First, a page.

Balaam will oppose some iniquities and retain others; the believer makes peace with no sins. They differ in their effects. No victory follows the natural combat, and no new strength is derived from it. Balaam still loves the sin against which he struggles, and yields to it; his iniquity is only repressed; it is not dead but sleeps. The spiritual conflict diminishes the power and strength of sin, and fortifies the believer.
I have but glanced at a subject that deserves a fuller development; but even these slight observations will assist you in examining what is your real character.
3. The history of Balaam leads us to reflect on the restraints which God in his providence lays upon men, preventing them from doing all the evil that they desire. For these restraints, what gratitude should be exercised by us! Have they been laid upon ourselves? Have we plotted or contrived some ambitious, or fraudulent, malicious, or voluptuous design, which God, though not by the
appearance of his angel, yet by some unexpected intervention of his providence, hath overthrown? Have we never, like Balaam, resolved and prepared to sin, when he has pulled us away from the pit into which we were plunging, as he pulled Lot out of Sodom; and kept us from executing our design by terror of conscience, by fear of danger, by removing opportunities, by casting impediments in our way, or by various other means? Surely, in recalling these circumstances, we should cry, in the language, but with very different feelings, of this impious prophet, “ The Lord would not suffer me to do it.”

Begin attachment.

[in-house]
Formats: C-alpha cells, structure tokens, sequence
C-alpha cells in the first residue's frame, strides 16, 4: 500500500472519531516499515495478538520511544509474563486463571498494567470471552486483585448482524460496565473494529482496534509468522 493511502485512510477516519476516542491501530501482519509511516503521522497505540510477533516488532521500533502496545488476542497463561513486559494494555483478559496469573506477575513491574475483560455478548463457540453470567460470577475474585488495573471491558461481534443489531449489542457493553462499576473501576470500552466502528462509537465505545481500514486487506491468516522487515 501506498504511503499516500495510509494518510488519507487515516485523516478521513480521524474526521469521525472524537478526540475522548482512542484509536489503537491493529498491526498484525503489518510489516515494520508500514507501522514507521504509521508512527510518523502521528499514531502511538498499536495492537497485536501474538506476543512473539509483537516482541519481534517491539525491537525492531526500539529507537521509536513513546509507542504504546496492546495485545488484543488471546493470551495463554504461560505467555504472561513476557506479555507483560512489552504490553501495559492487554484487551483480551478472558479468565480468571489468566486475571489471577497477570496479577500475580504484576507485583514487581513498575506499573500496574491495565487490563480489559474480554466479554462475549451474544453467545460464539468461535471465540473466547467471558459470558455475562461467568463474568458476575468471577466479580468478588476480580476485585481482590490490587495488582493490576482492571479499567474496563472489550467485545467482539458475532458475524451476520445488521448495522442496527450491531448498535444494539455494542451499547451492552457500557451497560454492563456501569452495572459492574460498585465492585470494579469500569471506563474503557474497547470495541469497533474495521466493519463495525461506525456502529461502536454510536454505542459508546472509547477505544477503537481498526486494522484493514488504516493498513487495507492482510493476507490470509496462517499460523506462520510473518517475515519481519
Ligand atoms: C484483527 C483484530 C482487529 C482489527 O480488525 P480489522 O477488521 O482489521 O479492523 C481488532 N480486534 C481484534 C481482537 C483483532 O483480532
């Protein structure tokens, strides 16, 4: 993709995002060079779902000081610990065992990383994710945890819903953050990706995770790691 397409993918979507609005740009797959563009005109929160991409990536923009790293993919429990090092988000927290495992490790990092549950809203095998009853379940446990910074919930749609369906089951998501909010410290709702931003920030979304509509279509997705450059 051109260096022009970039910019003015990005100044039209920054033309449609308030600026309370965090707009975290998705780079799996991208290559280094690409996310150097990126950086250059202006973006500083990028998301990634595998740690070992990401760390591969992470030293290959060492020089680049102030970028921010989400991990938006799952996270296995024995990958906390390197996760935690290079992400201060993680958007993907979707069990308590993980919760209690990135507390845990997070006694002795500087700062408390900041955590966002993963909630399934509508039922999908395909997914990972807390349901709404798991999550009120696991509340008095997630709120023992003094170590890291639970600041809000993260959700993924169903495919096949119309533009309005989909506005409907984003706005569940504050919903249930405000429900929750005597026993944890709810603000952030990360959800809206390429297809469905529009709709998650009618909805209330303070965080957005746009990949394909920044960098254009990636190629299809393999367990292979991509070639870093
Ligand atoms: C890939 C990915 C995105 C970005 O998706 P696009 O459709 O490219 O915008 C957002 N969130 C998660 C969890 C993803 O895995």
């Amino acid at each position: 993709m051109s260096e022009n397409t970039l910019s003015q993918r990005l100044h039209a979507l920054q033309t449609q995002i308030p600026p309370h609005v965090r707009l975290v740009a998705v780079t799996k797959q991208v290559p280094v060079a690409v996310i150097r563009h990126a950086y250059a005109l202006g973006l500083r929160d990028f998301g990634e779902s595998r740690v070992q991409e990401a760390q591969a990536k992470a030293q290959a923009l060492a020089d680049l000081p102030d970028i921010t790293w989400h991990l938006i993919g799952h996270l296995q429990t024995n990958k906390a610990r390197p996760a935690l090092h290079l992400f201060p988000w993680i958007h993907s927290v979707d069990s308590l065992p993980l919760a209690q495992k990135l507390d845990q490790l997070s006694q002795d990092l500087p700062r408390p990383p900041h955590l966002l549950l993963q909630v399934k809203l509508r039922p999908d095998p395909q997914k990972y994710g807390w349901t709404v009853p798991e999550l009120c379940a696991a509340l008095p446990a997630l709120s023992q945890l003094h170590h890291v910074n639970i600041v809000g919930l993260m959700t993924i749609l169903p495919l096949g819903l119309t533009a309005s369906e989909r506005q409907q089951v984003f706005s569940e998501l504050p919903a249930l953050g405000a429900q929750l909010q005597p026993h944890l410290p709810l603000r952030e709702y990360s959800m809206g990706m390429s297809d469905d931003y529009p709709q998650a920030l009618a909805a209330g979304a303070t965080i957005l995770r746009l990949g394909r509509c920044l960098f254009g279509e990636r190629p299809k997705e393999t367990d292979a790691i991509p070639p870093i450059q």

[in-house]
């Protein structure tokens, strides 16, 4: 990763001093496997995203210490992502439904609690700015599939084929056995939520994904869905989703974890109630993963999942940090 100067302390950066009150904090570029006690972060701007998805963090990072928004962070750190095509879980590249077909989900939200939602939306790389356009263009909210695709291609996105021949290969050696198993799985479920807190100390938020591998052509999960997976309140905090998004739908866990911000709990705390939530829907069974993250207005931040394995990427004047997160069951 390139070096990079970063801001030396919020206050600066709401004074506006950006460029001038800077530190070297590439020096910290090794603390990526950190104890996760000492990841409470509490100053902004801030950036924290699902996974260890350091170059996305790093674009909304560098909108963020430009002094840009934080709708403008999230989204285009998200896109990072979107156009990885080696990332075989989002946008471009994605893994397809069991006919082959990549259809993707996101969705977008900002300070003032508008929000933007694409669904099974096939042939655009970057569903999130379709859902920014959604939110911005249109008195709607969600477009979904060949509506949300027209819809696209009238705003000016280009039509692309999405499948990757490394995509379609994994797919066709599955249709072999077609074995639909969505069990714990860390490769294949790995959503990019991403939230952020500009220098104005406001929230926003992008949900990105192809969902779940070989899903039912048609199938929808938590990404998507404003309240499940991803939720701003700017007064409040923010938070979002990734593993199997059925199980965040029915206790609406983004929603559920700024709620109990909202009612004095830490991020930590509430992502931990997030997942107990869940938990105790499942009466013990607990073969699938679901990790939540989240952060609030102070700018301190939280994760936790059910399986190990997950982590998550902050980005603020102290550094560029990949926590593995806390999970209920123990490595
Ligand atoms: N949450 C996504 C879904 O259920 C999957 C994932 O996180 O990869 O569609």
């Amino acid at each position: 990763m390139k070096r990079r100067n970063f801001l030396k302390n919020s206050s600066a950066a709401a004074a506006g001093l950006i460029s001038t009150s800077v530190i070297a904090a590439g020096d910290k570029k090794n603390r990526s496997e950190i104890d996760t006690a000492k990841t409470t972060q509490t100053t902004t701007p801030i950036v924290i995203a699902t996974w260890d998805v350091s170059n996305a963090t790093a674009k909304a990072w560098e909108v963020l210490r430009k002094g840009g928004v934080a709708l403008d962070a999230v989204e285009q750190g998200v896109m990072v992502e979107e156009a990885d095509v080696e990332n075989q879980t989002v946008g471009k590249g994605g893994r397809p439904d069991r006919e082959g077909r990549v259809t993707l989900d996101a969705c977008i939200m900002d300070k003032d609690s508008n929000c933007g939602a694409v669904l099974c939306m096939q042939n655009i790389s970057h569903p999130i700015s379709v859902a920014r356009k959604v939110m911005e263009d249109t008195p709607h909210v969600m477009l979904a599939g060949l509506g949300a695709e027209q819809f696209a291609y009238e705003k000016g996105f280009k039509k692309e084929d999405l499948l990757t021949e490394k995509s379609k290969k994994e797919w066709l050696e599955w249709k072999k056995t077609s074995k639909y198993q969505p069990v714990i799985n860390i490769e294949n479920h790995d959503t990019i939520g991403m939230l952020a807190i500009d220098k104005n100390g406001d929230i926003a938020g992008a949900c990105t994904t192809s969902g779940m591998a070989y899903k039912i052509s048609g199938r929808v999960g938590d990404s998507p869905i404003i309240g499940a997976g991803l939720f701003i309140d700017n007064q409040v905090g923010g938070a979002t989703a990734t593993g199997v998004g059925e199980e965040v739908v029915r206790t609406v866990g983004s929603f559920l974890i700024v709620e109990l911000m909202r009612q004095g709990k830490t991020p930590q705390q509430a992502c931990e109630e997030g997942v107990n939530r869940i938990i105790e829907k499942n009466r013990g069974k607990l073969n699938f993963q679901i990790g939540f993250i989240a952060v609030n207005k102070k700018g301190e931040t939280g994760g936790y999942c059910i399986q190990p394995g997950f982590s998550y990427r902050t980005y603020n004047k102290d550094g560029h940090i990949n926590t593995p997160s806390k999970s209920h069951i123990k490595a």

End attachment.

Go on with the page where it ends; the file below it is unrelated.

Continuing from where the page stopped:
And if we should be thankful for the restraints laid upon ourselves, so also should we for those imposed upon others. Had it not been for them, we had long since been in misery, in death. Enemies, as desirous to curse us as Balaam was to pronounce his imprecations upon the Israelites, have been restrained. Were it not for the shackles that God imposes upon the passions of men, the whole earth would be an Aceldama, a field of blood.
4. This history teaches us, that with splendid gifts, with much knowledge of divine truth, with confident professions of our resolution to obey God, with partial obedience, and with a sincere desire, whenever our thoughts are directed to the grave, to die with the righteous, we may yet be the enemies of God. Oh! let us sincerely inquire whether we have advanced further; whether our knowledge is reduced to practice; and whether, in our daily walk, we act like those with whom we would wish to die, and have our portion for ever! Let us unreservedly dedicate ourselves to God; follow him with an undivided heart; living the lives, that we may “die the
66 death of the righteous."
•SERMON XXVIII. .
LIFE OF JOSHUA.
JOSHUA xxiv. 29.
* And it came to pass after these things, that Joshua, the
Nun, the servant of the Lord, died, being an hundred and ten
The death of Moses was calculated not only to inspire grief in the Israelites, but also to fill them with apprehension and dismay. He who had been the honoured instrument of their deliverance from Egypt, who had so long conducted them in the wilderness, whose prevalent prayers had so often averted the divine indignation from them, was removed from earth at that critical season when they most needed a leader and commander; when they were just entering into the promised land, and about to oppose numerous and powerful enemies. But though Moses was taken from them, the God of Moses remained. By the death of their great legislator, it was shown to the Israelites, that not by a human arm, but by divine power, were they led into Canaan; and by the